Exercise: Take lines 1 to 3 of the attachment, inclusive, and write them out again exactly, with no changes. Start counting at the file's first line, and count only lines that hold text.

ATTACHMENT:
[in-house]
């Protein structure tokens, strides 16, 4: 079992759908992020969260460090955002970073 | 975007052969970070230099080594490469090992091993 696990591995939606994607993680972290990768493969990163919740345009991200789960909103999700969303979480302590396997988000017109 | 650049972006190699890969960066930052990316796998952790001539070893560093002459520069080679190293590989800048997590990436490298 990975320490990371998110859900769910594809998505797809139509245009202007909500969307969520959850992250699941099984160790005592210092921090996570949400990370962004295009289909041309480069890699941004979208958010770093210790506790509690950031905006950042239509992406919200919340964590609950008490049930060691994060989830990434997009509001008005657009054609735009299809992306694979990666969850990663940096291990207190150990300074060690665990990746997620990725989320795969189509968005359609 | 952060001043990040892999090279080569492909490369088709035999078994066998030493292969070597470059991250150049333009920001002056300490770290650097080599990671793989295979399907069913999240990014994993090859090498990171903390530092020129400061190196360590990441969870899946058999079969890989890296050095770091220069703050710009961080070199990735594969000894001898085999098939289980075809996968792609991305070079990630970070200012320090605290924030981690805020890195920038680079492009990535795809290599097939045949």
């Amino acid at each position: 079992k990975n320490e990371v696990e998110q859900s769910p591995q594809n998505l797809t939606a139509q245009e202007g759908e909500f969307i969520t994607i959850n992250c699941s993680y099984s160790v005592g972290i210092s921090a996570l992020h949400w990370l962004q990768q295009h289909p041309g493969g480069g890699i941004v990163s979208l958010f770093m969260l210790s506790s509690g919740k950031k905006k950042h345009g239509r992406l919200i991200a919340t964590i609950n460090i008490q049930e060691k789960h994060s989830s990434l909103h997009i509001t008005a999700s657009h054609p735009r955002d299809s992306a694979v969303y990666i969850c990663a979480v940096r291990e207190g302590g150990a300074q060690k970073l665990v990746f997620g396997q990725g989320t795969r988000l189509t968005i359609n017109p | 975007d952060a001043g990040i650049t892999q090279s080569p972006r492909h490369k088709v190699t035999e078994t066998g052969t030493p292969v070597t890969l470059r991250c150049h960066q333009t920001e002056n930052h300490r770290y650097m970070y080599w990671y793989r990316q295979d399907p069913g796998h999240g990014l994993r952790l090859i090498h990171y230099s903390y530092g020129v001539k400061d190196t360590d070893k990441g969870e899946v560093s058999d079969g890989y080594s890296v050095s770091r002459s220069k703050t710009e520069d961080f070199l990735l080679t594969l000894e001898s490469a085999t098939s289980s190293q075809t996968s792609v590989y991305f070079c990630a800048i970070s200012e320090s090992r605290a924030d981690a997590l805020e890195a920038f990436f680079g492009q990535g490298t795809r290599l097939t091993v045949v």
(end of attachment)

[in-house]
């Protein structure tokens, strides 16, 4: 079992759908992020969260460090955002970073 | 975007052969970070230099080594490469090992091993 696990591995939606994607993680972290990768493969990163919740345009991200789960909103999700969303979480302590396997988000017109 | 650049972006190699890969960066930052990316796998952790001539070893560093002459520069080679190293590989800048997590990436490298 990975320490990371998110859900769910594809998505797809139509245009202007909500969307969520959850992250699941099984160790005592210092921090996570949400990370962004295009289909041309480069890699941004979208958010770093210790506790509690950031905006950042239509992406919200919340964590609950008490049930060691994060989830990434997009509001008005657009054609735009299809992306694979990666969850990663940096291990207190150990300074060690665990990746997620990725989320795969189509968005359609 | 952060001043990040892999090279080569492909490369088709035999078994066998030493292969070597470059991250150049333009920001002056300490770290650097080599990671793989295979399907069913999240990014994993090859090498990171903390530092020129400061190196360590990441969870899946058999079969890989890296050095770091220069703050710009961080070199990735594969000894001898085999098939289980075809996968792609991305070079990630970070200012320090605290924030981690805020890195920038680079492009990535795809290599097939045949």
């Amino acid at each position: 079992k990975n320490e990371v696990e998110q859900s769910p591995q594809n998505l797809t939606a139509q245009e202007g759908e909500f969307i969520t994607i959850n992250c699941s993680y099984s160790v005592g972290i210092s921090a996570l992020h949400w990370l962004q990768q295009h289909p041309g493969g480069g890699i941004v990163s979208l958010f770093m969260l210790s506790s509690g919740k950031k905006k950042h345009g239509r992406l919200i991200a919340t964590i609950n460090i008490q049930e060691k789960h994060s989830s990434l909103h997009i509001t008005a999700s657009h054609p735009r955002d299809s992306a694979v969303y990666i969850c990663a979480v940096r291990e207190g302590g150990a300074q060690k970073l665990v990746f997620g396997q990725g989320t795969r988000l189509t968005i359609n017109p | 975007d952060a001043g990040i650049t892999q090279s080569p972006r492909h490369k088709v190699t035999e078994t066998g052969t030493p292969v070597t890969l470059r991250c150049h960066q333009t920001e002056n930052h300490r770290y650097m970070y080599w990671y793989r990316q295979d399907p069913g796998h999240g990014l994993r952790l090859i090498h990171y230099s903390y530092g020129v001539k400061d190196t360590d070893k990441g969870e899946v560093s058999d079969g890989y080594s890296v050095s770091r002459s220069k703050t710009e520069d961080f070199l990735l080679t594969l000894e001898s490469a085999t098939s289980s190293q075809t996968s792609v590989y991305f070079c990630a800048i970070s200012e320090s090992r605290a924030d981690a997590l805020e890195a920038f990436f680079g492009q990535g490298t795809r290599l097939t091993v045949v």